I was recently part of a team tasked with marketing a huge professional development / networking event. The event wasn’t attended well and was probably our worst rated event, based on survey responses.
We (thought) we did everything right. Great speakers. A great venue. We tied in a networking session followed by the actual presentation. We had to charge a moderate fee ($50, association members received a discount) – well below what other competing groups charge for similar events. We had all the pieces but it didn’t work.
I then started to think about professionals, generation concerns, and organizations as a whole.
What do people want to hear about when it comes to marketing, public relations, design or corporate communication?
I’ve always gotten a lot out of my professional development groups, simply because they help me network, provide resources and better my craft. Yet, it makes me wonder if I’m unique.
In this age of instant gratification and instant Internet, have professional development organizations outlived their usefulness? And, do people feel they bring value?
I’m considering a twitter discussion on the topic. I’ll keep you posted. Feel free to leave comments as well!
It’s been quite a while since I’ve posted anything. With some recent travel, the new job and the economic situation, it’s been tough to keep up.
Speaking of the new job, I was laid off last week. Things didn’t work out due to contractual obligations and cost-cutting, which was completely out of my control. Being unemployed in this market is no small matter, yet my outlook remains positive. There are jobs available as people shift from one job to the next and when looking online, new positions pop up daily. It should be an interesting time.
So, if anyone in Chicago, Austin or Seattle happens to read this, feel free to send me leads! I’m looking to strengthen my network and get names of good companies in those geographic areas.
On a more positive note, IABC/University of Pittsburgh asked me to present on the creation of online portfolios. I’m really excited about the opportunity and hopefully the students will get something out of it. Online portfolio building is an area relatively untouched by the school. In my opinion, the career services office should offer some type of workshop. When I went there, no one even informed me I had designated domain space! (Not to mention, their antiquainted plaform was extremely difficult to maneuver and didn’t interface with Adobe of Microsoft Products.) Maybe they’ll get that worked out in the near future.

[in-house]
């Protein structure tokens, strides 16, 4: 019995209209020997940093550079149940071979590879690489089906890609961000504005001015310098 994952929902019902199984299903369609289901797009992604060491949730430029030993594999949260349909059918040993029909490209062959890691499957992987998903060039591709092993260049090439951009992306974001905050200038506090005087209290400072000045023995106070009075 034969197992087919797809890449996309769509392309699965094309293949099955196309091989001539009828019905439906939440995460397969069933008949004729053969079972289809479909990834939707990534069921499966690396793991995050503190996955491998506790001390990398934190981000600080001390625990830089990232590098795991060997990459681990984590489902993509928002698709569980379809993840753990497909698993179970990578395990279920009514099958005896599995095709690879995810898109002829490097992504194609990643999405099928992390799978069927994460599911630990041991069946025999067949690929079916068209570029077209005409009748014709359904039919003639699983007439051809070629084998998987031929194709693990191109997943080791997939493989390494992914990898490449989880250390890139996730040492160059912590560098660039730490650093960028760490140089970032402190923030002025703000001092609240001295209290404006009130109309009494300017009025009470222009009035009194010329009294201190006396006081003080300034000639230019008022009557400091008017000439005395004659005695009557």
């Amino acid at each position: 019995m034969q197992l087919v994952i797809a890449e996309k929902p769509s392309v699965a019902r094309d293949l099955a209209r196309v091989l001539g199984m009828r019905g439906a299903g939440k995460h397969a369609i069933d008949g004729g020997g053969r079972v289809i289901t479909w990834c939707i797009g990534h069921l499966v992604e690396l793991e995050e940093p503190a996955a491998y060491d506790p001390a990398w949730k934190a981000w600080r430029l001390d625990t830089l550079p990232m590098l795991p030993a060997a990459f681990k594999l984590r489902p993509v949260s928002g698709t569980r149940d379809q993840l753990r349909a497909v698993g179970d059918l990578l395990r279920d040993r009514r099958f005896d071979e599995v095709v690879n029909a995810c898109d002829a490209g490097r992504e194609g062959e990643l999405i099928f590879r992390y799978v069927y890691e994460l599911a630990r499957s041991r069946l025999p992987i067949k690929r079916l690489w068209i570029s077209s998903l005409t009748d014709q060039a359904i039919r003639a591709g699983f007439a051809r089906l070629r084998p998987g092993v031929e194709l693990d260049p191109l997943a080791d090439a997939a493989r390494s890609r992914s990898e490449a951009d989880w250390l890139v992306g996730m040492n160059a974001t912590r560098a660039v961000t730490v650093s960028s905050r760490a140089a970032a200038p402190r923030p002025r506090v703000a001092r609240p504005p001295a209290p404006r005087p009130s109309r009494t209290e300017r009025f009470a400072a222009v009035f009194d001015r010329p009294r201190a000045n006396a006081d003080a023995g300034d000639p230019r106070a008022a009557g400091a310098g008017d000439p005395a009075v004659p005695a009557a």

I went on an informational interview with Ken Moir, from Brunner Advertising yesterday afternoon. He graciously provided a myriad of helpful information including, a critique of my resume, names of potential leads and informative blogs to read. The one thing that truly stood out was this:
“You know how people say it’s not what you know, but who you know. I don’t believe that to be true. It’s not about who you know, it’s about who knows you.”
This was such an interesting paradigm. So simple, yet so true. I hadn’t quite thought about it in that way before. He provided suggestions that I network more, in person and online. I should research particular blogs to discover the “hot” items in the field. He said to actually contribute to blogs and forums (like LinkedIn or PR Open Mic), rather than just reading them.
I have to admit, the research part is probably the most time consuming. Because I’m actively seeking employment in the public relations/communications field, I feel I don’t have first-hand insight into the day-to-day activities. But, by researching these sites, I can definitely gain an advantage.
He also told me that I have a “compelling story, that a lot of employers would love to hear,” but my resume didn’t quite convey it properly. So, there will be some re-working there as well.
I would definitely suggest that anyone seeking PR or Advertising work should take this advice. Find some reputable blogs and follow them. Make your resume tell your story. Network, network, network!